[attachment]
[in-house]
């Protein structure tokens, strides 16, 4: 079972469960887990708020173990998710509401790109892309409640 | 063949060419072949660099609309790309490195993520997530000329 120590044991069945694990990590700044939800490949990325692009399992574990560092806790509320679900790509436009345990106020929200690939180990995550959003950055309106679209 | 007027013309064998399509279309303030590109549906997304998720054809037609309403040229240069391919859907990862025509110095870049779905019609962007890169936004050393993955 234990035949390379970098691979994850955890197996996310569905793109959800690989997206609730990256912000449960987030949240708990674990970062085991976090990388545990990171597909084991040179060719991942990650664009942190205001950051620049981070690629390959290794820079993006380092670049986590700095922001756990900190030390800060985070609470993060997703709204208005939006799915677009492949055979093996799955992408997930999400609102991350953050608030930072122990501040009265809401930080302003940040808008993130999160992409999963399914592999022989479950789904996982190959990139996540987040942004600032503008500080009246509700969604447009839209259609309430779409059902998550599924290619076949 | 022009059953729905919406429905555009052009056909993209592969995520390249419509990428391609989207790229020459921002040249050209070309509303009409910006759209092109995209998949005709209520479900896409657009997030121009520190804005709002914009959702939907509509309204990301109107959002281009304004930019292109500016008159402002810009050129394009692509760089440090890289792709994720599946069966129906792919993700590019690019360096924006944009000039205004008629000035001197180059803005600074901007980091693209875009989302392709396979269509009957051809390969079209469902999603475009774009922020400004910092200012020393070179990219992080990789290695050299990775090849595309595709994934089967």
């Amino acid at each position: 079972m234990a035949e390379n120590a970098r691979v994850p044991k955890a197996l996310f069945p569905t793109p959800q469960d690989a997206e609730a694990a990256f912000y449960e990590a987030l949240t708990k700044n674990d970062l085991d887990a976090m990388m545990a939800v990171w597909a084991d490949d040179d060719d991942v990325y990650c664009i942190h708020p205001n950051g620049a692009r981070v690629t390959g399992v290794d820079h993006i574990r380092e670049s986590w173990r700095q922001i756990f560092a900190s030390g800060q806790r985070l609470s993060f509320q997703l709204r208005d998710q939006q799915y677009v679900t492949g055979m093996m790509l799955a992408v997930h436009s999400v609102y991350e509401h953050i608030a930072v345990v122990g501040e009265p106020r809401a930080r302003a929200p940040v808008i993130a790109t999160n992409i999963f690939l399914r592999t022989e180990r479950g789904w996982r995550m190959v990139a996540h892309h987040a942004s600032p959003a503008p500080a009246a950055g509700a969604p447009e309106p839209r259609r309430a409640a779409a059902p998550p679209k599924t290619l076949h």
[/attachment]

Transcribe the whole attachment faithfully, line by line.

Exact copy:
[in-house]
């Protein structure tokens, strides 16, 4: 079972469960887990708020173990998710509401790109892309409640 | 063949060419072949660099609309790309490195993520997530000329 120590044991069945694990990590700044939800490949990325692009399992574990560092806790509320679900790509436009345990106020929200690939180990995550959003950055309106679209 | 007027013309064998399509279309303030590109549906997304998720054809037609309403040229240069391919859907990862025509110095870049779905019609962007890169936004050393993955 234990035949390379970098691979994850955890197996996310569905793109959800690989997206609730990256912000449960987030949240708990674990970062085991976090990388545990990171597909084991040179060719991942990650664009942190205001950051620049981070690629390959290794820079993006380092670049986590700095922001756990900190030390800060985070609470993060997703709204208005939006799915677009492949055979093996799955992408997930999400609102991350953050608030930072122990501040009265809401930080302003940040808008993130999160992409999963399914592999022989479950789904996982190959990139996540987040942004600032503008500080009246509700969604447009839209259609309430779409059902998550599924290619076949 | 022009059953729905919406429905555009052009056909993209592969995520390249419509990428391609989207790229020459921002040249050209070309509303009409910006759209092109995209998949005709209520479900896409657009997030121009520190804005709002914009959702939907509509309204990301109107959002281009304004930019292109500016008159402002810009050129394009692509760089440090890289792709994720599946069966129906792919993700590019690019360096924006944009000039205004008629000035001197180059803005600074901007980091693209875009989302392709396979269509009957051809390969079209469902999603475009774009922020400004910092200012020393070179990219992080990789290695050299990775090849595309595709994934089967």
């Amino acid at each position: 079972m234990a035949e390379n120590a970098r691979v994850p044991k955890a197996l996310f069945p569905t793109p959800q469960d690989a997206e609730a694990a990256f912000y449960e990590a987030l949240t708990k700044n674990d970062l085991d887990a976090m990388m545990a939800v990171w597909a084991d490949d040179d060719d991942v990325y990650c664009i942190h708020p205001n950051g620049a692009r981070v690629t390959g399992v290794d820079h993006i574990r380092e670049s986590w173990r700095q922001i756990f560092a900190s030390g800060q806790r985070l609470s993060f509320q997703l709204r208005d998710q939006q799915y677009v679900t492949g055979m093996m790509l799955a992408v997930h436009s999400v609102y991350e509401h953050i608030a930072v345990v122990g501040e009265p106020r809401a930080r302003a929200p940040v808008i993130a790109t999160n992409i999963f690939l399914r592999t022989e180990r479950g789904w996982r995550m190959v990139a996540h892309h987040a942004s600032p959003a503008p500080a009246a950055g509700a969604p447009e309106p839209r259609r309430a409640a779409a059902p998550p679209k599924t290619l076949h």